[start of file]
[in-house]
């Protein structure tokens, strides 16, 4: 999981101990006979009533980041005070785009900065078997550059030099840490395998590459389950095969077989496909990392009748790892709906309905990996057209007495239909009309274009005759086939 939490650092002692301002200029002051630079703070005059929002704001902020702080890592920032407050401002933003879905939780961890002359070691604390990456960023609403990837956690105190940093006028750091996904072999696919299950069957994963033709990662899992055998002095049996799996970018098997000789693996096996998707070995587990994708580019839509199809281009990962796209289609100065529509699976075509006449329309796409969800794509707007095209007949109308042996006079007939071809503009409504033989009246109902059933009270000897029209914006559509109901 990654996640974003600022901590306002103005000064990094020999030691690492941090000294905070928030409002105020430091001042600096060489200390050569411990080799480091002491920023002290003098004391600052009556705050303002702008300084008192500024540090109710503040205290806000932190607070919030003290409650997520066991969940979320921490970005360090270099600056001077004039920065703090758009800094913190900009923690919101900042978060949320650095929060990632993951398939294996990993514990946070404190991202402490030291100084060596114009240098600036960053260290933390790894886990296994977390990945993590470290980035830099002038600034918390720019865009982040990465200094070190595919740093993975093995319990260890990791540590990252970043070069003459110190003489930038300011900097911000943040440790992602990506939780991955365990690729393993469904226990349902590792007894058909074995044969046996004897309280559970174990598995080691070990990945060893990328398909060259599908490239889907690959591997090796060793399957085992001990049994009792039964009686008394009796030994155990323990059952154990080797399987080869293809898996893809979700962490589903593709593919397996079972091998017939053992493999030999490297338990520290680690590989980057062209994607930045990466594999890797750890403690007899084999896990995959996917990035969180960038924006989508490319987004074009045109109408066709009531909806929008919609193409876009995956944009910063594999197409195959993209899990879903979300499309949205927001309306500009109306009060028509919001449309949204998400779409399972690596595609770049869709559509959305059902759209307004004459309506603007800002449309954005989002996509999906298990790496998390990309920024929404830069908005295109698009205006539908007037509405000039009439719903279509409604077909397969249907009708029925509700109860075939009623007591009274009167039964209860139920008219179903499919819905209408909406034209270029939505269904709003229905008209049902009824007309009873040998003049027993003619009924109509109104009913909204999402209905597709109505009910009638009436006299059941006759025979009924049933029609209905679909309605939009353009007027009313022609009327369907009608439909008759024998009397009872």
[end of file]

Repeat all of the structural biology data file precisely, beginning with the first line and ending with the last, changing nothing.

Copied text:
[in-house]
């Protein structure tokens, strides 16, 4: 999981101990006979009533980041005070785009900065078997550059030099840490395998590459389950095969077989496909990392009748790892709906309905990996057209007495239909009309274009005759086939 939490650092002692301002200029002051630079703070005059929002704001902020702080890592920032407050401002933003879905939780961890002359070691604390990456960023609403990837956690105190940093006028750091996904072999696919299950069957994963033709990662899992055998002095049996799996970018098997000789693996096996998707070995587990994708580019839509199809281009990962796209289609100065529509699976075509006449329309796409969800794509707007095209007949109308042996006079007939071809503009409504033989009246109902059933009270000897029209914006559509109901 990654996640974003600022901590306002103005000064990094020999030691690492941090000294905070928030409002105020430091001042600096060489200390050569411990080799480091002491920023002290003098004391600052009556705050303002702008300084008192500024540090109710503040205290806000932190607070919030003290409650997520066991969940979320921490970005360090270099600056001077004039920065703090758009800094913190900009923690919101900042978060949320650095929060990632993951398939294996990993514990946070404190991202402490030291100084060596114009240098600036960053260290933390790894886990296994977390990945993590470290980035830099002038600034918390720019865009982040990465200094070190595919740093993975093995319990260890990791540590990252970043070069003459110190003489930038300011900097911000943040440790992602990506939780991955365990690729393993469904226990349902590792007894058909074995044969046996004897309280559970174990598995080691070990990945060893990328398909060259599908490239889907690959591997090796060793399957085992001990049994009792039964009686008394009796030994155990323990059952154990080797399987080869293809898996893809979700962490589903593709593919397996079972091998017939053992493999030999490297338990520290680690590989980057062209994607930045990466594999890797750890403690007899084999896990995959996917990035969180960038924006989508490319987004074009045109109408066709009531909806929008919609193409876009995956944009910063594999197409195959993209899990879903979300499309949205927001309306500009109306009060028509919001449309949204998400779409399972690596595609770049869709559509959305059902759209307004004459309506603007800002449309954005989002996509999906298990790496998390990309920024929404830069908005295109698009205006539908007037509405000039009439719903279509409604077909397969249907009708029925509700109860075939009623007591009274009167039964209860139920008219179903499919819905209408909406034209270029939505269904709003229905008209049902009824007309009873040998003049027993003619009924109509109104009913909204999402209905597709109505009910009638009436006299059941006759025979009924049933029609209905679909309605939009353009007027009313022609009327369907009608439909008759024998009397009872």